cal·i·ber cut | ˈka-lə-bər ˈkət
Small stones that are faceted and cut into squares, rectangles, or oblongs, and set close together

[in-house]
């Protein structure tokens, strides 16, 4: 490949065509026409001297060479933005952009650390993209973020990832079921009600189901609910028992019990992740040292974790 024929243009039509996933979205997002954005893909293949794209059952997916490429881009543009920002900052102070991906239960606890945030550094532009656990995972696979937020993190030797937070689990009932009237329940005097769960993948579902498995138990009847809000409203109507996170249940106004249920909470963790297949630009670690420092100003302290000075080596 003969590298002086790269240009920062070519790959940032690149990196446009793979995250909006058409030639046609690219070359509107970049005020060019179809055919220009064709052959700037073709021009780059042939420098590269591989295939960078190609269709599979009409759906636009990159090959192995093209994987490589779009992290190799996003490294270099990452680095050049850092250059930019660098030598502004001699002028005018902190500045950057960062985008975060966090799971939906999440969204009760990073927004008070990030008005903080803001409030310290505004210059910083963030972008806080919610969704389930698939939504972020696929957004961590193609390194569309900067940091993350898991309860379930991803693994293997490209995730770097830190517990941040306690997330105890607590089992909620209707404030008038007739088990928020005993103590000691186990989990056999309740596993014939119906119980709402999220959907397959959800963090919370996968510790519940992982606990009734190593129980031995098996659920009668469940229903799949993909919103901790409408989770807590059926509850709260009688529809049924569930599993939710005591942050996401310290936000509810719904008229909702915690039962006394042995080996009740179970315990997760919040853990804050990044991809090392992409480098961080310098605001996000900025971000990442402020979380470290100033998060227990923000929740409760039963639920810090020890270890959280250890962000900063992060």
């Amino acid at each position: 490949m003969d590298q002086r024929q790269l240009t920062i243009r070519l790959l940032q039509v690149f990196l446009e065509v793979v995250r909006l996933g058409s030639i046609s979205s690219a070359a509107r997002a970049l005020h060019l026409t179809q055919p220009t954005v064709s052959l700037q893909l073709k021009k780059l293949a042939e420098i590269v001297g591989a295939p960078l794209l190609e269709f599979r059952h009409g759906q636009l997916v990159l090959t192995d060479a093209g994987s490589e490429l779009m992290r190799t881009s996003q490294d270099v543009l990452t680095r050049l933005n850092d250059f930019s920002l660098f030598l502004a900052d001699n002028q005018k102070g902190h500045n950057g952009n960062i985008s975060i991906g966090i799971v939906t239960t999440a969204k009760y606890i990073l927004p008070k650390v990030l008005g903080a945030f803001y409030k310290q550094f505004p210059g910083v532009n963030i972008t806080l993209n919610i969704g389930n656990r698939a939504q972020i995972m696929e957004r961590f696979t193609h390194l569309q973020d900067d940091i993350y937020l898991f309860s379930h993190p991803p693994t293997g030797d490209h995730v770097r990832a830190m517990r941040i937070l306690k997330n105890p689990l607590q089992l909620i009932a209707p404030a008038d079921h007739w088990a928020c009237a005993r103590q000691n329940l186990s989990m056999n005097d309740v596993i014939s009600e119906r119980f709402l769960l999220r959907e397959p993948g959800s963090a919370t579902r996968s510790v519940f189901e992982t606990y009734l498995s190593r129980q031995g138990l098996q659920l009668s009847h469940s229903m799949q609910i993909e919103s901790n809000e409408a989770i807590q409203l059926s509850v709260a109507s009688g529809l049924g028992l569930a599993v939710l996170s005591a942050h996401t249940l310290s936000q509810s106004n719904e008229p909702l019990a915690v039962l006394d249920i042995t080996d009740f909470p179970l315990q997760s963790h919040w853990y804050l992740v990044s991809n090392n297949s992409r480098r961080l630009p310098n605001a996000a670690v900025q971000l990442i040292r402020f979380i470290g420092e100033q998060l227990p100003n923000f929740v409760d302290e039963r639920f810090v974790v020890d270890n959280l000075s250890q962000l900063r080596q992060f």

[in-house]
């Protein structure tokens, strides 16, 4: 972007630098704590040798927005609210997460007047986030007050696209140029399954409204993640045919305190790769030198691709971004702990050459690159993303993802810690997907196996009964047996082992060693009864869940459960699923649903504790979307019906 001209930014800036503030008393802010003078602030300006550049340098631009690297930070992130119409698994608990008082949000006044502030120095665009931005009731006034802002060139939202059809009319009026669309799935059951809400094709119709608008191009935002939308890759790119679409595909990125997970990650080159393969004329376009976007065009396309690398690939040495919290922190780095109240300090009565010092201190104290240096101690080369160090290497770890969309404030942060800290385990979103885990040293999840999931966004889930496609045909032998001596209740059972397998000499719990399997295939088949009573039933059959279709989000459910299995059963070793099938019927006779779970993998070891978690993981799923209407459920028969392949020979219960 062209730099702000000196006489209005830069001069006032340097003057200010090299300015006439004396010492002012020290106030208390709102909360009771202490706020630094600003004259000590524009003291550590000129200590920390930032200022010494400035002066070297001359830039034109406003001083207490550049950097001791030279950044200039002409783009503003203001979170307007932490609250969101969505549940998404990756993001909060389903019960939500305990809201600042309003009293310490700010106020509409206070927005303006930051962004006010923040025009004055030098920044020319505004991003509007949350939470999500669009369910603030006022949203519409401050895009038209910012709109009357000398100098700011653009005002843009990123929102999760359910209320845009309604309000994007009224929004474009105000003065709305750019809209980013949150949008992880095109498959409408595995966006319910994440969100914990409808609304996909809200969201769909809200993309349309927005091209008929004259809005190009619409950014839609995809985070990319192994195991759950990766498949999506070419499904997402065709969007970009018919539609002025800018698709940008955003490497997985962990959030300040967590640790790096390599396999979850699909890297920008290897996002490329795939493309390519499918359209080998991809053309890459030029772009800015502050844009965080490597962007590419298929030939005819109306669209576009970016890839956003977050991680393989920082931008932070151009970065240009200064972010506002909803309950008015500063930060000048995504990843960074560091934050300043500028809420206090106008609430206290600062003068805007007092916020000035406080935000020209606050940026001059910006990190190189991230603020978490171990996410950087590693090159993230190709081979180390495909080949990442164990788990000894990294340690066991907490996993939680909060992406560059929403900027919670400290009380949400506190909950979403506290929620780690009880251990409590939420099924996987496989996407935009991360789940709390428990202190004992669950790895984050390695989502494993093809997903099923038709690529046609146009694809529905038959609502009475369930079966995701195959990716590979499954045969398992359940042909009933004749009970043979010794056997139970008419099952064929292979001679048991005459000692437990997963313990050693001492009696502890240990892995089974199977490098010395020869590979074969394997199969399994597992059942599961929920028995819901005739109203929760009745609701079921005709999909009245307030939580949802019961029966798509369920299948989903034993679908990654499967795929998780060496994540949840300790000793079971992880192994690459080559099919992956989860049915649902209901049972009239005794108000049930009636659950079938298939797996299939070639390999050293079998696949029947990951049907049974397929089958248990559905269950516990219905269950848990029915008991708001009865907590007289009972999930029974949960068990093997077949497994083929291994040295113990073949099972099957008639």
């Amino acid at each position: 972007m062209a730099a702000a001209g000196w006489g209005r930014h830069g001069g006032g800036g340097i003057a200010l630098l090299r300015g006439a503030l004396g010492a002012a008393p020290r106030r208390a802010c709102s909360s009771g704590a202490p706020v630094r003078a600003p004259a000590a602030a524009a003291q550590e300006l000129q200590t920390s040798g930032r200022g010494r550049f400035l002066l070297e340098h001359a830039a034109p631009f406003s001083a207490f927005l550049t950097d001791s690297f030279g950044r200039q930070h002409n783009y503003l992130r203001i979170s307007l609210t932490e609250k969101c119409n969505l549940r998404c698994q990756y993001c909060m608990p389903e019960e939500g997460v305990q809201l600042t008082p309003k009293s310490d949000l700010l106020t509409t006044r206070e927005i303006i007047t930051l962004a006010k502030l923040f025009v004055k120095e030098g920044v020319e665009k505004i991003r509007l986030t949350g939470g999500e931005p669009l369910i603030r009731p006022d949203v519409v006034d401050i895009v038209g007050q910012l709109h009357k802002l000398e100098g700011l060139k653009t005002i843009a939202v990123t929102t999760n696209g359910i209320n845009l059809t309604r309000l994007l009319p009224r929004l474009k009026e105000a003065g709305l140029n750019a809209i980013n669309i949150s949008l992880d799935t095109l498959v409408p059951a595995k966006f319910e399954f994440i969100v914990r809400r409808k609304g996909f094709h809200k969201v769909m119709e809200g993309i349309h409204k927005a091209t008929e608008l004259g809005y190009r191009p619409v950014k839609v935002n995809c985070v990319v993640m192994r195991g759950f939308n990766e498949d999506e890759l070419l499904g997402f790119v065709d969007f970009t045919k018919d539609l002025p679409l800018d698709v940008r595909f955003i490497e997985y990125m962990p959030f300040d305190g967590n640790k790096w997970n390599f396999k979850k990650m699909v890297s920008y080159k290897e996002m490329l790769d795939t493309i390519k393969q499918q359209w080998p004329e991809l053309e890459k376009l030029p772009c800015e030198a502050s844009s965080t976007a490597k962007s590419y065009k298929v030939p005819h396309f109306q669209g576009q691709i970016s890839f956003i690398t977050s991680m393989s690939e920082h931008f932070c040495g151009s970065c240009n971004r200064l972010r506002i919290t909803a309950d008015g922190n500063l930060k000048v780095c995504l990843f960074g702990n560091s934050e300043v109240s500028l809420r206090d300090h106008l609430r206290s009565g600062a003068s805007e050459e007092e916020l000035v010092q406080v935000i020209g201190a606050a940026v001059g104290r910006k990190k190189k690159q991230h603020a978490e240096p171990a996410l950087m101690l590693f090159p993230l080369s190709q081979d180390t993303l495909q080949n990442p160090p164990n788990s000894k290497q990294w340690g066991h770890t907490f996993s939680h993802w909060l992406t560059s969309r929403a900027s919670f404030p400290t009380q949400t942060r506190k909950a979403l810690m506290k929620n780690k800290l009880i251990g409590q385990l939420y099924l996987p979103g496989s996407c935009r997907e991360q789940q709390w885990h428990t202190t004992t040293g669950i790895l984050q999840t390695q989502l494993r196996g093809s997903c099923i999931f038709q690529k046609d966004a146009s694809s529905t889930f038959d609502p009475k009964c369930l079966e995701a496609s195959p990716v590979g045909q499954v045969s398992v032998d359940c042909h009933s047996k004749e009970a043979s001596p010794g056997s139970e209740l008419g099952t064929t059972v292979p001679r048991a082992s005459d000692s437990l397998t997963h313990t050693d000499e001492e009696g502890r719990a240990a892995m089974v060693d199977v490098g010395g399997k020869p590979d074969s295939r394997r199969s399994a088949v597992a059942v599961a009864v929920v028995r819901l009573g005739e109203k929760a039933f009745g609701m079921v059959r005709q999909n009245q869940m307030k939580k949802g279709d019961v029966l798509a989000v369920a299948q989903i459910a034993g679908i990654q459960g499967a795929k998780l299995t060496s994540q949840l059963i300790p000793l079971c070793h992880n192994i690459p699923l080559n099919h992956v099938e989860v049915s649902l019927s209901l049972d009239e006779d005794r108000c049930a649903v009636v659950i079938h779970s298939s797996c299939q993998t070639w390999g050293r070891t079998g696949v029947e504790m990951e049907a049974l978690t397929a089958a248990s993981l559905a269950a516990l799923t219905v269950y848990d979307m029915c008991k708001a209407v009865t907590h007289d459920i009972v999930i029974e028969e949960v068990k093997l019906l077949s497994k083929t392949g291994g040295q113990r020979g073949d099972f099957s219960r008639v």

The calibre cut was a very common gemstone cutting technique that was used during the Art Deco time period of jewelry of the early 20th century. This cut refers to faceted gemstones that are carefully custom cut to the point that they line up perfectly together. Calibre cut gemstone shapes can vary from rectangular or rounded. They are often pave set so that they fit and outline around a large, center stone, typically another precious gemstone or a diamond. With calibre cut gemstones, there is virtually no space between the gemstones and their setting or adjacent calibre cut gemstone - they line up and fit together that perfectly. During the Art Deco time period, precious gemstones such as sapphires, emeralds, and rubies were commonly cut using this technique. Diamonds aren’t considered calibre cut unless they are colored. This Art Deco gemstone cutting style was very labor-intensive, which makes finding modern-day calibre cut stones very difficult.